Gift that won't set you back years

27th June 1997 at 01:00
THE WEB NAVIGATOR. By Paul Glister. John Wiley, Pounds 16.99.

You have to think very carefully about what to give to your literate computer-phobic friends. If you give them the wrong thing, you can set them back years.

Fortunately, Paul Gilster's books are structured, cultured, balanced, with the nerd tendency tightly lashed down.

Gilster is not an obsessive but someone who is writing about the Internet because it has enriched his already full life. The examples that he gives enable you to reconstruct the interests of a rounded man who enjoys such things as psychiatry, zen, art, literature and history.

All books on the Internet date badly. The Web Navigator suffers less than most. Gilster can predict well. His chapter, "Breakthrough Web Technologies", is a fine summary of where we are at the moment. Lucidly, he explains Java, network computers, agents, plug-ins, virtual reality, Web telephony and white boards.

Two crucial subjects are publishing on the Web and searching. Gilster devotes a chapter to each of them and, although he does not deal with them in an educational context, he illuminates the areas well enough. The 45 pages on searching are probably the best introduction to the subject written for a general audience.

Gilster analyses the major pieces of software and discusses the different methods.

His guide to publishing on the Internet is concise, written for the kind of people who do not want to submerge themselves in the codes that are necessary to create pages. The best part is the succinct advice that he gives about the aesthetics of page design.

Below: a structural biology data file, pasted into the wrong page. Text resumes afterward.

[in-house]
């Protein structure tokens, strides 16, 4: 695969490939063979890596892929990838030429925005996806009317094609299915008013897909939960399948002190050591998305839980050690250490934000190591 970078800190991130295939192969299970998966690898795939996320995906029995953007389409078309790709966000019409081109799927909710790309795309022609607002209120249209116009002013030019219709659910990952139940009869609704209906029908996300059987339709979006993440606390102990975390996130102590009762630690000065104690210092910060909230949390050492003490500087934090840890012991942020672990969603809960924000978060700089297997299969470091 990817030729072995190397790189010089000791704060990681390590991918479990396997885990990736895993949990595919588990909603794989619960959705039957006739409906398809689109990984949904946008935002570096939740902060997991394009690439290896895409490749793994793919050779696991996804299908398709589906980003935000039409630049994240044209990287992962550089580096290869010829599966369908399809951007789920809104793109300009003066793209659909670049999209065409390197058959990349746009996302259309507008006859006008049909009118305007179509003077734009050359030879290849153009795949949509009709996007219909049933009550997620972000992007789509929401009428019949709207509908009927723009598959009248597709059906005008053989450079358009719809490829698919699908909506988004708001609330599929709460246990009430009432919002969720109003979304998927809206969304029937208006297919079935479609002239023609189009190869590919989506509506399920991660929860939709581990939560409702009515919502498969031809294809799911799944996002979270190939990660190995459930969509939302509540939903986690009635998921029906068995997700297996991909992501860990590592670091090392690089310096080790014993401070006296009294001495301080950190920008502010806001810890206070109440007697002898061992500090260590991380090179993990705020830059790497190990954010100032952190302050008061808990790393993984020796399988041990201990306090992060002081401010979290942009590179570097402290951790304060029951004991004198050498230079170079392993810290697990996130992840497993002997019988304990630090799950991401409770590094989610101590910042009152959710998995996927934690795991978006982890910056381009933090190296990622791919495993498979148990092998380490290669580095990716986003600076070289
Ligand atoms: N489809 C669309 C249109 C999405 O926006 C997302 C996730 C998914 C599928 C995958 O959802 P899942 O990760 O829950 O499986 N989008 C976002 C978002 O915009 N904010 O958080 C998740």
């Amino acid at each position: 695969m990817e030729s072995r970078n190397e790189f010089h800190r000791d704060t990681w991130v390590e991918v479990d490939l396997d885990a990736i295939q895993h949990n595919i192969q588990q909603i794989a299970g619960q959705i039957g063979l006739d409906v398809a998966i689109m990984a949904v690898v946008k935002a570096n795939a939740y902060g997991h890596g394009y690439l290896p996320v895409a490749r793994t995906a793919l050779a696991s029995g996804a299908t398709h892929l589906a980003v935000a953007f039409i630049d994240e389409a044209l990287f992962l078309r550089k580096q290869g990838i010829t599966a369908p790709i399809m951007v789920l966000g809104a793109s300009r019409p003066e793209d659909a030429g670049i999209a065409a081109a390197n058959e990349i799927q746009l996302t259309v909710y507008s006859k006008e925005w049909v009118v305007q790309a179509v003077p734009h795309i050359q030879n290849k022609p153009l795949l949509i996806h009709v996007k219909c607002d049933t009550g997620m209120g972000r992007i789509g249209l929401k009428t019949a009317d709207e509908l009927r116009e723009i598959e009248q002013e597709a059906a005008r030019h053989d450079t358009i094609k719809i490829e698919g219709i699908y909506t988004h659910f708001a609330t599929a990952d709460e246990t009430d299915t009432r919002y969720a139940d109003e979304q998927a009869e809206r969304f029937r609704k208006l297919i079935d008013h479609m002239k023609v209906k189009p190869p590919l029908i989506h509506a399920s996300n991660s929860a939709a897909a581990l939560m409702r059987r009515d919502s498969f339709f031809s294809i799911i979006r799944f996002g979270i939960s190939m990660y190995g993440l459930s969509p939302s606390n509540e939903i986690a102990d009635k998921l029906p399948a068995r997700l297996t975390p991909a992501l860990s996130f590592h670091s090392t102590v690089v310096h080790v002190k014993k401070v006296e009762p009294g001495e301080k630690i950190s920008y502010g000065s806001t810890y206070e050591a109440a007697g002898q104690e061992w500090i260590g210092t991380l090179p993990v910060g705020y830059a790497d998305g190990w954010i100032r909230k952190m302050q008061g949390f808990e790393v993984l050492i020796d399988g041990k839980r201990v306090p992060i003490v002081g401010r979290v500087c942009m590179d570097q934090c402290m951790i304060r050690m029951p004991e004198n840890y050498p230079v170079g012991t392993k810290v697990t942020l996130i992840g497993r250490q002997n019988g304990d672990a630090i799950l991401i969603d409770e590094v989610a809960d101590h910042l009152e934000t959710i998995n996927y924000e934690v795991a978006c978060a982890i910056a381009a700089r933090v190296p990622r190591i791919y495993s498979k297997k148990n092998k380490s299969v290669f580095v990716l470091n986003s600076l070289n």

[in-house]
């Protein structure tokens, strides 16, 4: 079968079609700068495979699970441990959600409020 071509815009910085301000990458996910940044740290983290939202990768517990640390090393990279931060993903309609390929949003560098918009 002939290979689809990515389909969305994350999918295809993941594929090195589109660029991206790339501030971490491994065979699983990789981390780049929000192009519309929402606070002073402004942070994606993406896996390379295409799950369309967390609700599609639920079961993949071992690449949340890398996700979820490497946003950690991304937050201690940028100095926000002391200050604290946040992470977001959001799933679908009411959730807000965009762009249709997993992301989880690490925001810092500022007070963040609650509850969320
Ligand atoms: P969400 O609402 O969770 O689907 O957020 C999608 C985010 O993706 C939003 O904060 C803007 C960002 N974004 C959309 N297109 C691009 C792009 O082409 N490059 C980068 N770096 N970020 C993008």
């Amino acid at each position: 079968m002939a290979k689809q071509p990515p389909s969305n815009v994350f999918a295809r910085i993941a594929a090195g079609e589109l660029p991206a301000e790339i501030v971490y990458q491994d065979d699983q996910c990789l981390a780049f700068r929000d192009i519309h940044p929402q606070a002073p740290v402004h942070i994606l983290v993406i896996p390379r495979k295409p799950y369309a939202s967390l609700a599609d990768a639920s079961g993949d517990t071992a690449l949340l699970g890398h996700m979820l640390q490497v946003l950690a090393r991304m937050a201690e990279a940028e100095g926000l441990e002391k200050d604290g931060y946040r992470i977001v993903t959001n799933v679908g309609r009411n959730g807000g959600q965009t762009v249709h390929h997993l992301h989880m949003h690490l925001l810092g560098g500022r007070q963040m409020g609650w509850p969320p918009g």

There are drawbacks: the book was written for American readers and all the prices and examples mentioned are from the US, and education is not a primary focus.

However, if you want a good, well-written Internet introduction that covers most of the ground, this is the one to get.

At least the price is about half of what you would normally expect to pay for a glossy US paperback like this.

As for your literate computer-phobic friends, read this to them about how Gilster sees the future of books: "Books in an on-line environment should be surrounded by discussion groups, commentaries, links to related sites and all the panoply of digital media. A book in this sense, no matter what its provenance, is a living thing: it grows over time as more and more and more people connect to it. Ultimately the book becomes a constellation of connected information with significantly enhanced value over the printed volume."

They might not agree, but at least it will give them something to reflect on.

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